The Congo and Other Poems

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Macmillan, 1915 - American poetry - 159 pages
 

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User Review  - Bjace - LibraryThing

What a difference a century makes. The title poem, The Congo, was probably considered daring and innovative in 1913. As the poem deals with the effect of a primitive inheritance on the African ... Read full review

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User Review  - antiquary - LibraryThing

I frankly find the title poem pretty awful --both racist and silly. However, I dearly love General Booth Enters Heaven and Bryan. The Booth poem reminds me of Booth's saying he would play the ... Read full review

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Page 146 - The prairie-lawyer, master of us all. He cannot sleep upon his hillside now. He is among us : — as in times before ! And we who toss and lie awake for long Breathe deep, and start, to see him pass the door. His head is bowed. He thinks on men and kings. Yea, when the sick world cries, how can he sleep? Too many peasants fight, they know not why, Too many homesteads in black terror weep. The sins of all the war-lords burn his heart.
Page 8 - Or Mumbo-Jumbo, God of the Congo, And all of the other Gods of the Congo, Mumbo-Jumbo will hoo-doo you. Beware, beware, walk with care, Boomlay, boomlay, boomlay, boom.
Page 9 - Preached at a sister for her velvet gown. Howled at a brother for his low-down ways, His prowling, guzzling, sneak-thief days. Beat on the Bible till he wore it out, Starting the jubilee revival shout. And some had visions, as they stood on chairs, And sang of Jacob, and the golden stairs. And they all repented, a thousand strong, From their stupor and savagery and sin and wrong And slammed their hymn books till they shook the room With "Glory, glory, glory,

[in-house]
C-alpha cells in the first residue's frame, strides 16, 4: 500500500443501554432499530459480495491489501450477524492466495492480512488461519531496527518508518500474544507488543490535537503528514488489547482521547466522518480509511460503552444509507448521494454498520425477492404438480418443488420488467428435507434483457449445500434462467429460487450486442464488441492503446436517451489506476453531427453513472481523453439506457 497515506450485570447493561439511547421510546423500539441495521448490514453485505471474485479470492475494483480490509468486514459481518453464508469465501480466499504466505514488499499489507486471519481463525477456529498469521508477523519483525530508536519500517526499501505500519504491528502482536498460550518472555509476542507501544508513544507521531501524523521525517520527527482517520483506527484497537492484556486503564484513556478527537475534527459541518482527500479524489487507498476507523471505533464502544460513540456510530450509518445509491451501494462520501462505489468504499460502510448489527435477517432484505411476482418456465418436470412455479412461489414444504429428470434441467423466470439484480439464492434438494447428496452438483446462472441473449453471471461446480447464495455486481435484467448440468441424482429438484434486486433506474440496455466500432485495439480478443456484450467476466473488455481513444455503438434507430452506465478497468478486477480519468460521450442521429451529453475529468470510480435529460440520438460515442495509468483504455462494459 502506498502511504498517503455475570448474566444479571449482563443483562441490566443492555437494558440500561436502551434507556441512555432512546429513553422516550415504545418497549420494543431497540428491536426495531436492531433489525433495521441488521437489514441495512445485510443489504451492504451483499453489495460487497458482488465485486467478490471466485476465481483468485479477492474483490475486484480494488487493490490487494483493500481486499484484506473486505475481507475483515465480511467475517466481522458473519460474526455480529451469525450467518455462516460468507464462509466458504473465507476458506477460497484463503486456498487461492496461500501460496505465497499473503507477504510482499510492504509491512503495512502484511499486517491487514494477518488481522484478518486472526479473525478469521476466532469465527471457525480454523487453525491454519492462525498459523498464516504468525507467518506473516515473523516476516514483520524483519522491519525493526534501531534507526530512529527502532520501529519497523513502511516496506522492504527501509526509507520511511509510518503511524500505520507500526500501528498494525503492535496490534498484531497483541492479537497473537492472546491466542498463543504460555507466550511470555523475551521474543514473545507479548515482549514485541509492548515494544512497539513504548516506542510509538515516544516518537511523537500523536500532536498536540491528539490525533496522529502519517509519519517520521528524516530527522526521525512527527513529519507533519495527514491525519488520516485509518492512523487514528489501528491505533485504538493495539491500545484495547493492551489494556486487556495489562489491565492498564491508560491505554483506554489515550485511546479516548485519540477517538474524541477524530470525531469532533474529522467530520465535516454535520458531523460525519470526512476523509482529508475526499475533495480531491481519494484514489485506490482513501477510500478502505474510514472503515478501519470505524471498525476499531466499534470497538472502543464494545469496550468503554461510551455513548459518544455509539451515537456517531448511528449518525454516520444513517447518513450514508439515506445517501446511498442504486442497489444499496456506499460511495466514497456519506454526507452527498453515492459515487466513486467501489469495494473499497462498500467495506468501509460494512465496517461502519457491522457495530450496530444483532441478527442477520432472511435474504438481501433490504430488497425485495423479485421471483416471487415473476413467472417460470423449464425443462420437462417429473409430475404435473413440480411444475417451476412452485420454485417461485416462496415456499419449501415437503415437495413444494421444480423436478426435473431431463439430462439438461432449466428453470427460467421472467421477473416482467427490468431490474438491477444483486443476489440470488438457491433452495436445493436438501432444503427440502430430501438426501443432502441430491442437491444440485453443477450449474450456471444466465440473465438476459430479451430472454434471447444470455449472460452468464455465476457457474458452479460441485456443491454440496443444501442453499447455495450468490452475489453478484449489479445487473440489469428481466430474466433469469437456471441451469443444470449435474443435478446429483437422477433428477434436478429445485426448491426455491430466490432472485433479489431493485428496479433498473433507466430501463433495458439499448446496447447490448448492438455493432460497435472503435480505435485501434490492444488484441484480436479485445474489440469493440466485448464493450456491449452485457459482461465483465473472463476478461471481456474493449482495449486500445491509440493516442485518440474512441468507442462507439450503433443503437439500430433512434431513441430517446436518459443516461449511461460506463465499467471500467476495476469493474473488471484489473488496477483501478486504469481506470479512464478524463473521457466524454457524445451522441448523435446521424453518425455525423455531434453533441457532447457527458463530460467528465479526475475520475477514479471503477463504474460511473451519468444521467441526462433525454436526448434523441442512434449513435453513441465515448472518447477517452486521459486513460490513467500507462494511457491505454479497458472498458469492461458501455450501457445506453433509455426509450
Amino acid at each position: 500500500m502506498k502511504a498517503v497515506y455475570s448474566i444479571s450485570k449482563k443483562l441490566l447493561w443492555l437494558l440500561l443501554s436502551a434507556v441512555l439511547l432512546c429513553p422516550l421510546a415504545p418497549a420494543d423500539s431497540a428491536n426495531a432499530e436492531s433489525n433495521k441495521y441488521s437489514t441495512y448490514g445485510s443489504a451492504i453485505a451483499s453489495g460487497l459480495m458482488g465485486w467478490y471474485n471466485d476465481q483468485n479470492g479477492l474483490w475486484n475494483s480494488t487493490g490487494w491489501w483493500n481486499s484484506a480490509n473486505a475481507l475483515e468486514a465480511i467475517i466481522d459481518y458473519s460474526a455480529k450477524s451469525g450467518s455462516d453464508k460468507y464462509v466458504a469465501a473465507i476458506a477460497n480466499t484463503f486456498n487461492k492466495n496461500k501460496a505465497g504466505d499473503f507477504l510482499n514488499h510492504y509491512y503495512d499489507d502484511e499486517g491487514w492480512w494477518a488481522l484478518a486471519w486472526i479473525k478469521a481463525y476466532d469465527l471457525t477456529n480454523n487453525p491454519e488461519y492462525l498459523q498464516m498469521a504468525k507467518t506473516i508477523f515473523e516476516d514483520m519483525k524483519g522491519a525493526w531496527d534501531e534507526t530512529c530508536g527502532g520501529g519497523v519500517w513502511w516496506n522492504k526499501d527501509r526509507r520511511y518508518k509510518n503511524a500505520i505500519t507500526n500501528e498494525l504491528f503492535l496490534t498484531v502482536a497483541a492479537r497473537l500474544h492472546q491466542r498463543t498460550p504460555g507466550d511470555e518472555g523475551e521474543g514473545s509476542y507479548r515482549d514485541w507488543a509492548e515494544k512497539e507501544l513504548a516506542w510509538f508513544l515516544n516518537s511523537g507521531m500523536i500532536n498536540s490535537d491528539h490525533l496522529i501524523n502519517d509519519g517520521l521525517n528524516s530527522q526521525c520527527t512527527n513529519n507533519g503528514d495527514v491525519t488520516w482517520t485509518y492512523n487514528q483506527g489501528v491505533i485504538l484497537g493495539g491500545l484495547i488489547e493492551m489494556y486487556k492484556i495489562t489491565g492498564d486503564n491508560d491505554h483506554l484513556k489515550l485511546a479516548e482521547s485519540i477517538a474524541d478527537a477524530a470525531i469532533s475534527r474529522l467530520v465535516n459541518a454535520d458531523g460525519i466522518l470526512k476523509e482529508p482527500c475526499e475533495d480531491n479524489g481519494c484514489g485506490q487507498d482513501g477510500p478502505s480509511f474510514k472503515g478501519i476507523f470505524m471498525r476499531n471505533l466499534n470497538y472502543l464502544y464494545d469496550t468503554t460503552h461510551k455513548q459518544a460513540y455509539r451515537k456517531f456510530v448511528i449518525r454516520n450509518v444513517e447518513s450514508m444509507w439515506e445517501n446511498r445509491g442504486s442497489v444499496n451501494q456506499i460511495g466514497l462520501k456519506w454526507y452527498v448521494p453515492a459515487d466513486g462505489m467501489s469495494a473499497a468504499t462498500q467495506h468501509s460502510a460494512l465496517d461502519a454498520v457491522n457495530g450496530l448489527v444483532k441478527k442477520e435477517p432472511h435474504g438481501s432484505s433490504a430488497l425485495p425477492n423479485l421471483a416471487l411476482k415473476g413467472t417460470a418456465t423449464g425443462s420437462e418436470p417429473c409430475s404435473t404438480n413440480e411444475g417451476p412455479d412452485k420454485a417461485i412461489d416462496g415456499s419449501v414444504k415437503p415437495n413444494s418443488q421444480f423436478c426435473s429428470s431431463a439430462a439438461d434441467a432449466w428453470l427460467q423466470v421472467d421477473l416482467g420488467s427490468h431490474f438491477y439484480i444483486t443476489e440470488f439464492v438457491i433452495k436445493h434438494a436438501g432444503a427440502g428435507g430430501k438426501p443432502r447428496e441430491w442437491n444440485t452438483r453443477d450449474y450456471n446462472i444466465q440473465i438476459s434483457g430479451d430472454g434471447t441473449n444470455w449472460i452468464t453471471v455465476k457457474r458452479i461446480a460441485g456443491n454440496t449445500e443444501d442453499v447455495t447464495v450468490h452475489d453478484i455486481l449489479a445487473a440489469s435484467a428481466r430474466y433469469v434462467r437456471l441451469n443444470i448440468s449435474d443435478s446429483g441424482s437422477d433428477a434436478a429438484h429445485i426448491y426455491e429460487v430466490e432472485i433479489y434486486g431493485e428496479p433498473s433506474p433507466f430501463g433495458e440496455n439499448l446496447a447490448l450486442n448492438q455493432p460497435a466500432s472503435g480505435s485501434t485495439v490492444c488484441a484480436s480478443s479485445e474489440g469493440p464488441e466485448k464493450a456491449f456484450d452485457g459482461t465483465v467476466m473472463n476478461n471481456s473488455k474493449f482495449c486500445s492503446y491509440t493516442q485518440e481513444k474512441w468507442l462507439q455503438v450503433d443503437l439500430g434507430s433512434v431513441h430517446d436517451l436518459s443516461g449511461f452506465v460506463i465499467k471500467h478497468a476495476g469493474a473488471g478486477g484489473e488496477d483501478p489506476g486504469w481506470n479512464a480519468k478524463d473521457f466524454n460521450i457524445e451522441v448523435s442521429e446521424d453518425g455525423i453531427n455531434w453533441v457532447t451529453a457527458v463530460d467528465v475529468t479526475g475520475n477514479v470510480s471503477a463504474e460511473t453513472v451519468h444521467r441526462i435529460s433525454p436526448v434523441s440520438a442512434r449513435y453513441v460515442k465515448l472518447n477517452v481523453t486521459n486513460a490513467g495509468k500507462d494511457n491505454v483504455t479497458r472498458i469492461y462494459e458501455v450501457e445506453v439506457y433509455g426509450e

Page 3 - Fat black bucks in a wine-barrel room, Barrel-house kings, with feet unstable, Sagged and reeled and pounded on the table, Pounded on the table, Beat an empty barrel with the handle of a broom, Hard as they were able, Boom, boom, BOOM, With a silk umbrella and the handle of a broom, Boomlay, boomlay, boomlay, BOOM.
Page 140 - Bring me soft song," said Aladdin. "This tailor-shop sings not at all. Chant me a word of the twilight, Of roses that mourn in the fall. Bring me a song like hashish That will comfort the stale and the sad, For I would be mending my spirit, Forgetting these days that are bad, Forgetting companions too shallow, Their quarrels and arguments thin, Forgetting the shouting Muezzin:"— "I AM YOUR SLAVE," said the Jinn. "Bring me old wines,
Page 15 - They tour from Peoria, Davenport, Kankakee. Cars from Concord, Niagara, Boston, Cars from Topeka, Emporia, and Austin. Cars from Chicago, Hannibal, Cairo. Cars from Alton, Oswego, Toledo. Cars from Buffalo, Kokomo, Delphi, Cars from Lodi, Carmi, Loami. Ho for Kansas, land that restores us When houses choke us, and great books bore us...
Page 141 - ... them in vessels of jade and of shell, Serve them with fruit and with song:— Wines of pre-Adamite Sultans Digged from beneath the black seas:— New-gathered dew from the heavens Dripped down from Heaven's sweet trees, Cups from the angels...
Page 10 - THROUGH THE BLACK, CUTTING THROUGH THE JUNGLE WITH A GOLDEN TRACK. And the gray sky opened like a new-rent veil And showed the Apostles with their coats of mail. In bright white steele they were seated round And their fire-eyes watched where the Congo wound.
Page 7 - Of the witch-men lean, and laughed them down. (Oh, rare was the revel, and well worth while That made those glowering witch-men smile.) The cake-walk royalty then began To walk for a cake that was tall as a man To the tune of 'Boomlay, boomlay, BOOM...
Page 11 - And silken pennants that the sun shone through. 'Twas a land transfigured, 'twas a new creation. Oh, a singing wind swept the Negro nation And on through the backwoods clearing flew:— "Mumbo-Jumbo is dead in the jungle. Never again will he hoo-doo you.

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